The seed that became Gefen Publishing was sown in 1973, when U.S.-born Murray Greenfield published his book ‘How to be an Oleh or Things The Jewish Agency Never Told You,’ in what was probably Israel’s first self-publishing venture. Today, 900 titles later, the family business is the world’s leading Zionist publishing house

Wendy Elliman
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Murray, Ilan and Binyamin Greenfield
Wendy Elliman
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Fifteen years after Murray Greenfield published his first book, his son Ilan spent seven nights typesetting at Gefen, fell in love with the business, and is today its CEO. When Ilan’s elder brother Dror filled in for him for three weeks, he too ended up working at Gefen, until his untimely death in 2003.  And four years ago, Ilan’s son Binyamin, then 26, turned vacation stints at the company into a serious job, developing technologies such as e-books and print-on-demand.

Flourishing in an industry that is, according to Ilan, “clearly changing but very much alive and thriving,” Gefen’s English-language list encompasses Jewish and Zionist thought, history and faith, literature, humor, biography and fiction. Among its authors are Natan Sharansky, Yosef Mendelevitz, Benzion Netanyahu and his late son Jonathan, Miriam Peretz, Lihi Lapid, Ruth Westheimer, Shmuley Boteach, Aryeh Eldad and Moshe Arens – as well as two far closer to home. Murray has published a second book, ‘The Jews’ Secret Fleet,’ which tells the story of the 200 North American Aliyah Bet volunteers (including his 20-year-old self), who challenged the British Mandate blockade of Palestine with ten ships carrying Holocaust survivors; and Murray’s late wife Hana recorded her years in Theresienstadt, Auschwitz and Bergen Belsen in ‘Fragments of Memory.’  

The founders

For Murray and Hana, with their different pasts, publishing was always more than simply a business. “For them,” says Ilan, “it held the same values which they taught us at home: a vital part of life is contributing to others. I’ve tried to pass on to my own four children this same message.”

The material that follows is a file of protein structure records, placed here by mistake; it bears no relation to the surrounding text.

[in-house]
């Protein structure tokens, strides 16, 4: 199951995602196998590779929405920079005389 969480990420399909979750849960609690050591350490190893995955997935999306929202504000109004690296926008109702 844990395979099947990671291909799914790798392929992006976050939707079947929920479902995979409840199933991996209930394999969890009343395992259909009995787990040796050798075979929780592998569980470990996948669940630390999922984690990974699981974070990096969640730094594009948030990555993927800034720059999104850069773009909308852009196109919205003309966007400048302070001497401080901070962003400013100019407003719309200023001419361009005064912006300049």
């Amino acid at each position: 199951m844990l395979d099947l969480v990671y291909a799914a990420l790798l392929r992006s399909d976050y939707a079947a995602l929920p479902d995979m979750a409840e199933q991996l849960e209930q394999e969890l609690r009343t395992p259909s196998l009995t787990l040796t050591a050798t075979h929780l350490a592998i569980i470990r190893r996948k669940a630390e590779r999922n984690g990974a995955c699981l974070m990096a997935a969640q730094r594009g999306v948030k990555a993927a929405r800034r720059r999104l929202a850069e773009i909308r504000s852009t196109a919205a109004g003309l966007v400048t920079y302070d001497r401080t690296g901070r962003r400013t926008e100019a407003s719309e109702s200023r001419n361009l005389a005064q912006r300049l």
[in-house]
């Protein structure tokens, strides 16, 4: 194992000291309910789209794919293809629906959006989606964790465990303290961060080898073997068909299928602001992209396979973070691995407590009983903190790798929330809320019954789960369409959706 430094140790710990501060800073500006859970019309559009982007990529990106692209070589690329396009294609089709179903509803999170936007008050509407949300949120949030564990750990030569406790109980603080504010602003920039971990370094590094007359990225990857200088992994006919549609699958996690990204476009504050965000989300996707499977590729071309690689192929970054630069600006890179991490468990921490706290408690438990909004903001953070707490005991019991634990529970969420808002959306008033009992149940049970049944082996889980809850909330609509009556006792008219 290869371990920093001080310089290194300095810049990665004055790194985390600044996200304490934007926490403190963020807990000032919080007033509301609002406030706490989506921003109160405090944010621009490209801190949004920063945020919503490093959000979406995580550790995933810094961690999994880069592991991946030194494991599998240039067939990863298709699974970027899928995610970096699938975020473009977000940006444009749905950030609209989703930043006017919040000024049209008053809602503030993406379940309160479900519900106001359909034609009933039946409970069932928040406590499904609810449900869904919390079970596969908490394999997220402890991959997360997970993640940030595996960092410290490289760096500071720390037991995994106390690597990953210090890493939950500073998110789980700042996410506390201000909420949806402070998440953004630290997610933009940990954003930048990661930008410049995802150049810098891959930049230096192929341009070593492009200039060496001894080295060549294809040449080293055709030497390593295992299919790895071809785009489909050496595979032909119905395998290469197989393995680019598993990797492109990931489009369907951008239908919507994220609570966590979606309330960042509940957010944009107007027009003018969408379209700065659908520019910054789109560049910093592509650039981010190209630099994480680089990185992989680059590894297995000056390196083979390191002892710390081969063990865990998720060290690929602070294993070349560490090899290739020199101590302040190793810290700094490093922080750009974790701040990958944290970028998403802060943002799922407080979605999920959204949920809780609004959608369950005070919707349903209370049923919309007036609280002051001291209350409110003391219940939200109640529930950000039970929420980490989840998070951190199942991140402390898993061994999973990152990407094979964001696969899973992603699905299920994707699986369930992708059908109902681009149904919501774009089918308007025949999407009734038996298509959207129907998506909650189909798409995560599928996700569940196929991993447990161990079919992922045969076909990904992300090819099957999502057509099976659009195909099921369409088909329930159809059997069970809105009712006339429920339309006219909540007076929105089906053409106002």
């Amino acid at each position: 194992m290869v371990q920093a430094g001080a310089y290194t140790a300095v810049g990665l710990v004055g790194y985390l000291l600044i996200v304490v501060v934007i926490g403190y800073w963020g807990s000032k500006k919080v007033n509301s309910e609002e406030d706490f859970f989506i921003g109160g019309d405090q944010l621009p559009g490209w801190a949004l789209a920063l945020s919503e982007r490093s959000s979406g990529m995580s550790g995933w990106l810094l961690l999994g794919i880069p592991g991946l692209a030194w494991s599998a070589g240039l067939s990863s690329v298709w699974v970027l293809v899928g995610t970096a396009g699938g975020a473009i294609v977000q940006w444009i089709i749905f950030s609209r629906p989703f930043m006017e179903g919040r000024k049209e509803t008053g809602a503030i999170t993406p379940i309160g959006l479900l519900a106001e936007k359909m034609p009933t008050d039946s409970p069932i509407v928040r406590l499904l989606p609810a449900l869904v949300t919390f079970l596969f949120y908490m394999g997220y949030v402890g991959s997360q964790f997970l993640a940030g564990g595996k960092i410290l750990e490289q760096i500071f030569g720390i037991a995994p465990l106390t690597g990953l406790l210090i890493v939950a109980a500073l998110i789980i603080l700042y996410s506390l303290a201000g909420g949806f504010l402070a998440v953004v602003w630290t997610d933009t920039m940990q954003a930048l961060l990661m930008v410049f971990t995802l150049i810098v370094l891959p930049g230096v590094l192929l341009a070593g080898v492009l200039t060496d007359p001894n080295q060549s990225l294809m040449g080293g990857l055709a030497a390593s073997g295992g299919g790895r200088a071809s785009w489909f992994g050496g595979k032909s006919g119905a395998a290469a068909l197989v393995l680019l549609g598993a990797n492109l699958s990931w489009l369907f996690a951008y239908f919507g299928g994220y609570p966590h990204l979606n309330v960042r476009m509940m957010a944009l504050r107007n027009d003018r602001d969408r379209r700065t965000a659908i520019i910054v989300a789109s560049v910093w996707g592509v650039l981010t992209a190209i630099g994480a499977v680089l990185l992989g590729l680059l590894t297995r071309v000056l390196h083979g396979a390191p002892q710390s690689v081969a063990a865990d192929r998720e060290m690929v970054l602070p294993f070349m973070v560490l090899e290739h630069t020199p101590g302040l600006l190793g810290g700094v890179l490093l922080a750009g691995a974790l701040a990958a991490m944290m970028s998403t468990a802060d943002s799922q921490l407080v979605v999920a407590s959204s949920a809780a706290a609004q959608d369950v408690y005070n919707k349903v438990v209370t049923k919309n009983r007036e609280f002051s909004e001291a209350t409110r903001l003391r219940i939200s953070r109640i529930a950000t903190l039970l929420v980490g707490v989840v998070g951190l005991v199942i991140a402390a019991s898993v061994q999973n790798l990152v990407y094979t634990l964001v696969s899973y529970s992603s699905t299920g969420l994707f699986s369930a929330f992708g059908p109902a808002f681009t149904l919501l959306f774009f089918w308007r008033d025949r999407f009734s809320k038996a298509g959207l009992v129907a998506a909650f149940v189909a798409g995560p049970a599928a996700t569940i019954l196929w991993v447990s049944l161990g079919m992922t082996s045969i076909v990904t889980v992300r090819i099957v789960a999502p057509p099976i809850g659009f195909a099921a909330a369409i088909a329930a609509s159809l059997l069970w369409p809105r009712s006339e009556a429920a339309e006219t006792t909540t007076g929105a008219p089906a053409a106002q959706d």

Murray published three more books before he realized he was a publisher and created Gefen in 1981. Friends were looking for publishers, and he produced their books – an eclectic trio that reflected the future diversity of Gefen’s list: ‘Chasidic Stories’ by journalist and novelist Meyer Levin, ‘One Man’s Judaism’ by Rabbi Emanuel Rackman, and a collection of Yaakov Kirschen’s ‘Dry Bones’ cartoons, which became a worldwide hit.  

At the time, however, books were no more than a sideline. Murray’s energies were focused on encouraging investment in Israel, qualifying as Israel’s first American-born licensed tour guide, co-founding and later directing the Association of Americans and Canadians in Israel (AACI), One Stop Duty Free Shopping for new immigrants, working with Soviet and Ethiopian newcomers, and establishing a gallery to nurture Israeli artists – Reuven Rubin and William (Sunny) Weintraub were two of them.

“Hana and I eventually set up Gefen because we felt the publishing world was bypassing Jerusalem, and we had to do something about that,” says Murray. They named it for an acronym of the Yiddish ‘gezunt, parnasa and naches’ (health, income and joy), and started “publishing books about Israel and for Israel,” he continues. “Neither my wife nor I had much publishing knowledge, but we had a knack for promoting what we produced. When Ilan and Dror got involved, they put the business on a more serious footing, and Hana and I became their front-people.”

Book-printing in Israel was just moving from hot lead to the computer, and the fledgling Gefen acquired an early phototypesetter. “It was two meters long,” says Murray, “but it could print in different alphabets. Ilan quickly became an expert.”